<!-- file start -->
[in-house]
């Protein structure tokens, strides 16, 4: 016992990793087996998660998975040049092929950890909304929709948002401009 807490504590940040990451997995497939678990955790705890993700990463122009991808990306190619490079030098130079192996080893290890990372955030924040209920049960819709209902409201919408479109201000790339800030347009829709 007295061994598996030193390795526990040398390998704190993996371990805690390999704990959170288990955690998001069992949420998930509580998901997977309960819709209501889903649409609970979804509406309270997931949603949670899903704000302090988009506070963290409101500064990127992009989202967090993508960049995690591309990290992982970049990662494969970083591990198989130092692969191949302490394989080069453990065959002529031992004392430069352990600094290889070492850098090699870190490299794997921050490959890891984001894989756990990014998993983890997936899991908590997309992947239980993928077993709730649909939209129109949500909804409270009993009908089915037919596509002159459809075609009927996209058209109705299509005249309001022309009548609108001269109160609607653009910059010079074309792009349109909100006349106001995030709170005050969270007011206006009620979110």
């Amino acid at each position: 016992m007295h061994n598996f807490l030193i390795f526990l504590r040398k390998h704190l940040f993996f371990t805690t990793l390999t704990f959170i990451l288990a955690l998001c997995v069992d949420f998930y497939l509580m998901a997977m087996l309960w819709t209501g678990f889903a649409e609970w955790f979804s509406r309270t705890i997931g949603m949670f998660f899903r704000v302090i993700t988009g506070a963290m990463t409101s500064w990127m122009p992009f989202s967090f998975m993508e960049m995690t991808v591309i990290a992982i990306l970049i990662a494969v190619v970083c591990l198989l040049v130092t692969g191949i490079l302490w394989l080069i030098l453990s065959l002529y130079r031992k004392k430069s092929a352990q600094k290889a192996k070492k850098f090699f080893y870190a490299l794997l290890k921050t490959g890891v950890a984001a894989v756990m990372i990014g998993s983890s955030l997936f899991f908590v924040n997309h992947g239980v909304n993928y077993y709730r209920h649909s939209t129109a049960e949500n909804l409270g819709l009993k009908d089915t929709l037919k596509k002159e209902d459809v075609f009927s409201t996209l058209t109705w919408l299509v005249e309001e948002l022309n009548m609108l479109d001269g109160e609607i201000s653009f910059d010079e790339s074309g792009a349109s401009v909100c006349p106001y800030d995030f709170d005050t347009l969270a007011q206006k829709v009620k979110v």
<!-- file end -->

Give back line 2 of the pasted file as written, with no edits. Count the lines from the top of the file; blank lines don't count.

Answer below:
């Protein structure tokens, strides 16, 4: 016992990793087996998660998975040049092929950890909304929709948002401009 807490504590940040990451997995497939678990955790705890993700990463122009991808990306190619490079030098130079192996080893290890990372955030924040209920049960819709209902409201919408479109201000790339800030347009829709 007295061994598996030193390795526990040398390998704190993996371990805690390999704990959170288990955690998001069992949420998930509580998901997977309960819709209501889903649409609970979804509406309270997931949603949670899903704000302090988009506070963290409101500064990127992009989202967090993508960049995690591309990290992982970049990662494969970083591990198989130092692969191949302490394989080069453990065959002529031992004392430069352990600094290889070492850098090699870190490299794997921050490959890891984001894989756990990014998993983890997936899991908590997309992947239980993928077993709730649909939209129109949500909804409270009993009908089915037919596509002159459809075609009927996209058209109705299509005249309001022309009548609108001269109160609607653009910059010079074309792009349109909100006349106001995030709170005050969270007011206006009620979110």